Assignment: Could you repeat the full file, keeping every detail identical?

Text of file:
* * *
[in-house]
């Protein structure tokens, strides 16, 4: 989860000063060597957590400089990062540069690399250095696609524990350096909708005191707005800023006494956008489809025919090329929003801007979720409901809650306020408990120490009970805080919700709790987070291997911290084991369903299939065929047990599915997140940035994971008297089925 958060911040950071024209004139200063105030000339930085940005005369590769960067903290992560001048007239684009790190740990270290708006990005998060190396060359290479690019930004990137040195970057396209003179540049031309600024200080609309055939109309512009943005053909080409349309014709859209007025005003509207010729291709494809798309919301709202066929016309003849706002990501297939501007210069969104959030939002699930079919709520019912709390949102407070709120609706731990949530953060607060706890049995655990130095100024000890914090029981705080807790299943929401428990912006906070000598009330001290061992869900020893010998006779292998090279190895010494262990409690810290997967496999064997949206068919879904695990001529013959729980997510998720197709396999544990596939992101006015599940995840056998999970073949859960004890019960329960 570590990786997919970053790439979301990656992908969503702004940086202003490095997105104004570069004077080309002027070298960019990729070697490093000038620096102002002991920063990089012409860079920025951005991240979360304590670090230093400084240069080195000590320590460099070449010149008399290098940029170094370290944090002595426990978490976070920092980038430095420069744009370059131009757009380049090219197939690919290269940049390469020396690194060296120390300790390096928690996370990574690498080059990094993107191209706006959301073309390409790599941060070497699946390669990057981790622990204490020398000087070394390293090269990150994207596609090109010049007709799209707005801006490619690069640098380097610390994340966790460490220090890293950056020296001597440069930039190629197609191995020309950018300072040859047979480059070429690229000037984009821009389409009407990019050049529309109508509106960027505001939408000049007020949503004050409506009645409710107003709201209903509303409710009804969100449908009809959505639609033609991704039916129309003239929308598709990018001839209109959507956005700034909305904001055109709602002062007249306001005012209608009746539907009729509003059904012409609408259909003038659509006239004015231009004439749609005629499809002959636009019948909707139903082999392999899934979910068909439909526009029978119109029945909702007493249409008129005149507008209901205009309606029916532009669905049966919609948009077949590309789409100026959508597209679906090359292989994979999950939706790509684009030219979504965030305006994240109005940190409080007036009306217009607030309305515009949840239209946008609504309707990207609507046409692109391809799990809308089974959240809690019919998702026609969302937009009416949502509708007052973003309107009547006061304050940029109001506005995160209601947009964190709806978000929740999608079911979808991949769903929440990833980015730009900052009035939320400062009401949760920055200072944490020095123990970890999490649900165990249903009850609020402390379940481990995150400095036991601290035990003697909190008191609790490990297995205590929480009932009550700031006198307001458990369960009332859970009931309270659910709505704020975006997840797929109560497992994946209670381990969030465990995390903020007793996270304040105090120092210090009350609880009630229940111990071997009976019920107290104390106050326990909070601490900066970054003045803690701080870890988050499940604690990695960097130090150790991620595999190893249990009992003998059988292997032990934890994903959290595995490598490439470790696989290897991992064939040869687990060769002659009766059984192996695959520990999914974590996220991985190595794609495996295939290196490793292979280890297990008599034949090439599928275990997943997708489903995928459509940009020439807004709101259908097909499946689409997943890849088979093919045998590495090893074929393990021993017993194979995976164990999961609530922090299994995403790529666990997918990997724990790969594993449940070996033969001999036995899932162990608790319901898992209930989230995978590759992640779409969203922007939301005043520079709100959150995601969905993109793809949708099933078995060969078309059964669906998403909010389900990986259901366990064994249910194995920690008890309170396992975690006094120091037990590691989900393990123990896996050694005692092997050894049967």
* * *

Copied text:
[in-house]
């Protein structure tokens, strides 16, 4: 989860000063060597957590400089990062540069690399250095696609524990350096909708005191707005800023006494956008489809025919090329929003801007979720409901809650306020408990120490009970805080919700709790987070291997911290084991369903299939065929047990599915997140940035994971008297089925 958060911040950071024209004139200063105030000339930085940005005369590769960067903290992560001048007239684009790190740990270290708006990005998060190396060359290479690019930004990137040195970057396209003179540049031309600024200080609309055939109309512009943005053909080409349309014709859209007025005003509207010729291709494809798309919301709202066929016309003849706002990501297939501007210069969104959030939002699930079919709520019912709390949102407070709120609706731990949530953060607060706890049995655990130095100024000890914090029981705080807790299943929401428990912006906070000598009330001290061992869900020893010998006779292998090279190895010494262990409690810290997967496999064997949206068919879904695990001529013959729980997510998720197709396999544990596939992101006015599940995840056998999970073949859960004890019960329960 570590990786997919970053790439979301990656992908969503702004940086202003490095997105104004570069004077080309002027070298960019990729070697490093000038620096102002002991920063990089012409860079920025951005991240979360304590670090230093400084240069080195000590320590460099070449010149008399290098940029170094370290944090002595426990978490976070920092980038430095420069744009370059131009757009380049090219197939690919290269940049390469020396690194060296120390300790390096928690996370990574690498080059990094993107191209706006959301073309390409790599941060070497699946390669990057981790622990204490020398000087070394390293090269990150994207596609090109010049007709799209707005801006490619690069640098380097610390994340966790460490220090890293950056020296001597440069930039190629197609191995020309950018300072040859047979480059070429690229000037984009821009389409009407990019050049529309109508509106960027505001939408000049007020949503004050409506009645409710107003709201209903509303409710009804969100449908009809959505639609033609991704039916129309003239929308598709990018001839209109959507956005700034909305904001055109709602002062007249306001005012209608009746539907009729509003059904012409609408259909003038659509006239004015231009004439749609005629499809002959636009019948909707139903082999392999899934979910068909439909526009029978119109029945909702007493249409008129005149507008209901205009309606029916532009669905049966919609948009077949590309789409100026959508597209679906090359292989994979999950939706790509684009030219979504965030305006994240109005940190409080007036009306217009607030309305515009949840239209946008609504309707990207609507046409692109391809799990809308089974959240809690019919998702026609969302937009009416949502509708007052973003309107009547006061304050940029109001506005995160209601947009964190709806978000929740999608079911979808991949769903929440990833980015730009900052009035939320400062009401949760920055200072944490020095123990970890999490649900165990249903009850609020402390379940481990995150400095036991601290035990003697909190008191609790490990297995205590929480009932009550700031006198307001458990369960009332859970009931309270659910709505704020975006997840797929109560497992994946209670381990969030465990995390903020007793996270304040105090120092210090009350609880009630229940111990071997009976019920107290104390106050326990909070601490900066970054003045803690701080870890988050499940604690990695960097130090150790991620595999190893249990009992003998059988292997032990934890994903959290595995490598490439470790696989290897991992064939040869687990060769002659009766059984192996695959520990999914974590996220991985190595794609495996295939290196490793292979280890297990008599034949090439599928275990997943997708489903995928459509940009020439807004709101259908097909499946689409997943890849088979093919045998590495090893074929393990021993017993194979995976164990999961609530922090299994995403790529666990997918990997724990790969594993449940070996033969001999036995899932162990608790319901898992209930989230995978590759992640779409969203922007939301005043520079709100959150995601969905993109793809949708099933078995060969078309059964669906998403909010389900990986259901366990064994249910194995920690008890309170396992975690006094120091037990590691989900393990123990896996050694005692092997050894049967």